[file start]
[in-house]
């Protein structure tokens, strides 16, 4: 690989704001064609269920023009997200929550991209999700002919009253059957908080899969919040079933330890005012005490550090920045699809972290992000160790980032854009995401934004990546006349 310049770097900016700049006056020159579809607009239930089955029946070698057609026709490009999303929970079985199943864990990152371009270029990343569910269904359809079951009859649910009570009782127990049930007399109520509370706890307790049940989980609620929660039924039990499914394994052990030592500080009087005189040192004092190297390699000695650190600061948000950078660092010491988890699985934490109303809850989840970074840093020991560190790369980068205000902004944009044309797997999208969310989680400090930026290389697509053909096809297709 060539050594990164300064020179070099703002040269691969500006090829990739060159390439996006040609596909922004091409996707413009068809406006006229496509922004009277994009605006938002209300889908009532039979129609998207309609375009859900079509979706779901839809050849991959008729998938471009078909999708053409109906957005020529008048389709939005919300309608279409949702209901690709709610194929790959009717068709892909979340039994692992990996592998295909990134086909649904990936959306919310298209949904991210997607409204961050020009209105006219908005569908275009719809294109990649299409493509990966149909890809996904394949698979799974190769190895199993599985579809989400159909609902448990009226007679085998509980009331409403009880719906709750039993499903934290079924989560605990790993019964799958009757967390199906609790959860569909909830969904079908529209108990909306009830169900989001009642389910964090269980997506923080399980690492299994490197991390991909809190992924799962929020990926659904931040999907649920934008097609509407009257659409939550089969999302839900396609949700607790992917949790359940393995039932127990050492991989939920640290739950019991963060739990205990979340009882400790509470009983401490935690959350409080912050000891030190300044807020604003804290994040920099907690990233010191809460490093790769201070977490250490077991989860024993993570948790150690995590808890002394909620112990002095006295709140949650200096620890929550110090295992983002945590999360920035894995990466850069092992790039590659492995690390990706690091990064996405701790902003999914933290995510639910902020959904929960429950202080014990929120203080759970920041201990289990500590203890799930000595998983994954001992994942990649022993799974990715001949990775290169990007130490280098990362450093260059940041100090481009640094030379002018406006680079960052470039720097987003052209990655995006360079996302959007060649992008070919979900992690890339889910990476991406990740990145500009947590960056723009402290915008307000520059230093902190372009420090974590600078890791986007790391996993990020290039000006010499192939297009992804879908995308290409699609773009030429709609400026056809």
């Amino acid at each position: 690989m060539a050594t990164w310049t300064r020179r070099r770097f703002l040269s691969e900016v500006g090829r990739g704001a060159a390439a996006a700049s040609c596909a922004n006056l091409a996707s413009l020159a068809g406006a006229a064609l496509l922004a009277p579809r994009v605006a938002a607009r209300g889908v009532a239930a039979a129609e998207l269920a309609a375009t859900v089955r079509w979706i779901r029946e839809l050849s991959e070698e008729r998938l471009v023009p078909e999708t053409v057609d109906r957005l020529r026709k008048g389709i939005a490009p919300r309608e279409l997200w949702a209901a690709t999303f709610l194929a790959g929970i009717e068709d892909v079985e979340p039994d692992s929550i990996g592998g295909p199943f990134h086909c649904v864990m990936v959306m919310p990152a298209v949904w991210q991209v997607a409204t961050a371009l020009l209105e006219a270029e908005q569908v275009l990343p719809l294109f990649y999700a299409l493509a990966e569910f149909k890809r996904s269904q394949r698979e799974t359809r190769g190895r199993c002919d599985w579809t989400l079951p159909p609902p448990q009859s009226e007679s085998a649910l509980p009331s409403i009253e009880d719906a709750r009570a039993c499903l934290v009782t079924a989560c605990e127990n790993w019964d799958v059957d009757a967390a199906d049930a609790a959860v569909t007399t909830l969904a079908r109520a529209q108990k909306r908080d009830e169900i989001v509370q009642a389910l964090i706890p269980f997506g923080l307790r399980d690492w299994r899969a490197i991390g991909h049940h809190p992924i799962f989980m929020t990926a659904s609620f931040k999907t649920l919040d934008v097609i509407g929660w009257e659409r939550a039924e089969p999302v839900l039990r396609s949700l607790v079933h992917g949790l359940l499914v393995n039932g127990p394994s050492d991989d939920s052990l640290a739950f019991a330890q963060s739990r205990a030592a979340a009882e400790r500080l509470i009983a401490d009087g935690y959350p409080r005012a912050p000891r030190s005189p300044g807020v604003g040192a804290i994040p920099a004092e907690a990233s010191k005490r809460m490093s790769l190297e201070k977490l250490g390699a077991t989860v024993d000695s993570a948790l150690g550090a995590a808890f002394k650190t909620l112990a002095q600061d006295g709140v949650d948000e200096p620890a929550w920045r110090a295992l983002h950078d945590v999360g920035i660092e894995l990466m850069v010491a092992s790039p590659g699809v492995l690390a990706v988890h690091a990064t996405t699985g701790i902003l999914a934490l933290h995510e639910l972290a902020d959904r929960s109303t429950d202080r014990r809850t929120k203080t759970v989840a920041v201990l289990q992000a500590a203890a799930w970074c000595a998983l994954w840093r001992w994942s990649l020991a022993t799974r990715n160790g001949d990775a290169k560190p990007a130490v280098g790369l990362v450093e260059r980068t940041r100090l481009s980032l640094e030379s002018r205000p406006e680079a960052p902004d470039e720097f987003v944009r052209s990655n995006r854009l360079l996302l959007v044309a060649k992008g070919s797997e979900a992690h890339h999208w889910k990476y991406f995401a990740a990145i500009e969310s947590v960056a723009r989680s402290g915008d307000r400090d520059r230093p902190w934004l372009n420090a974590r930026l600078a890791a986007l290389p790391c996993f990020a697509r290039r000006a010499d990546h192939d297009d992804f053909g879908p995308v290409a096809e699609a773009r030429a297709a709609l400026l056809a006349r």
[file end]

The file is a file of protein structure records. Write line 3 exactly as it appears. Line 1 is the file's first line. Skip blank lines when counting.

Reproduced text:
């Amino acid at each position: 690989m060539a050594t990164w310049t300064r020179r070099r770097f703002l040269s691969e900016v500006g090829r990739g704001a060159a390439a996006a700049s040609c596909a922004n006056l091409a996707s413009l020159a068809g406006a006229a064609l496509l922004a009277p579809r994009v605006a938002a607009r209300g889908v009532a239930a039979a129609e998207l269920a309609a375009t859900v089955r079509w979706i779901r029946e839809l050849s991959e070698e008729r998938l471009v023009p078909e999708t053409v057609d109906r957005l020529r026709k008048g389709i939005a490009p919300r309608e279409l997200w949702a209901a690709t999303f709610l194929a790959g929970i009717e068709d892909v079985e979340p039994d692992s929550i990996g592998g295909p199943f990134h086909c649904v864990m990936v959306m919310p990152a298209v949904w991210q991209v997607a409204t961050a371009l020009l209105e006219a270029e908005q569908v275009l990343p719809l294109f990649y999700a299409l493509a990966e569910f149909k890809r996904s269904q394949r698979e799974t359809r190769g190895r199993c002919d599985w579809t989400l079951p159909p609902p448990q009859s009226e007679s085998a649910l509980p009331s409403i009253e009880d719906a709750r009570a039993c499903l934290v009782t079924a989560c605990e127990n790993w019964d799958v059957d009757a967390a199906d049930a609790a959860v569909t007399t909830l969904a079908r109520a529209q108990k909306r908080d009830e169900i989001v509370q009642a389910l964090i706890p269980f997506g923080l307790r399980d690492w299994r899969a490197i991390g991909h049940h809190p992924i799962f989980m929020t990926a659904s609620f931040k999907t649920l919040d934008v097609i509407g929660w009257e659409r939550a039924e089969p999302v839900l039990r396609s949700l607790v079933h992917g949790l359940l499914v393995n039932g127990p394994s050492d991989d939920s052990l640290a739950f019991a330890q963060s739990r205990a030592a979340a009882e400790r500080l509470i009983a401490d009087g935690y959350p409080r005012a912050p000891r030190s005189p300044g807020v604003g040192a804290i994040p920099a004092e907690a990233s010191k005490r809460m490093s790769l190297e201070k977490l250490g390699a077991t989860v024993d000695s993570a948790l150690g550090a995590a808890f002394k650190t909620l112990a002095q600061d006295g709140v949650d948000e200096p620890a929550w920045r110090a295992l983002h950078d945590v999360g920035i660092e894995l990466m850069v010491a092992s790039p590659g699809v492995l690390a990706v988890h690091a990064t996405t699985g701790i902003l999914a934490l933290h995510e639910l972290a902020d959904r929960s109303t429950d202080r014990r809850t929120k203080t759970v989840a920041v201990l289990q992000a500590a203890a799930w970074c000595a998983l994954w840093r001992w994942s990649l020991a022993t799974r990715n160790g001949d990775a290169k560190p990007a130490v280098g790369l990362v450093e260059r980068t940041r100090l481009s980032l640094e030379s002018r205000p406006e680079a960052p902004d470039e720097f987003v944009r052209s990655n995006r854009l360079l996302l959007v044309a060649k992008g070919s797997e979900a992690h890339h999208w889910k990476y991406f995401a990740a990145i500009e969310s947590v960056a723009r989680s402290g915008d307000r400090d520059r230093p902190w934004l372009n420090a974590r930026l600078a890791a986007l290389p790391c996993f990020a697509r290039r000006a010499d990546h192939d297009d992804f053909g879908p995308v290409a096809e699609a773009r030429a297709a709609l400026l056809a006349r």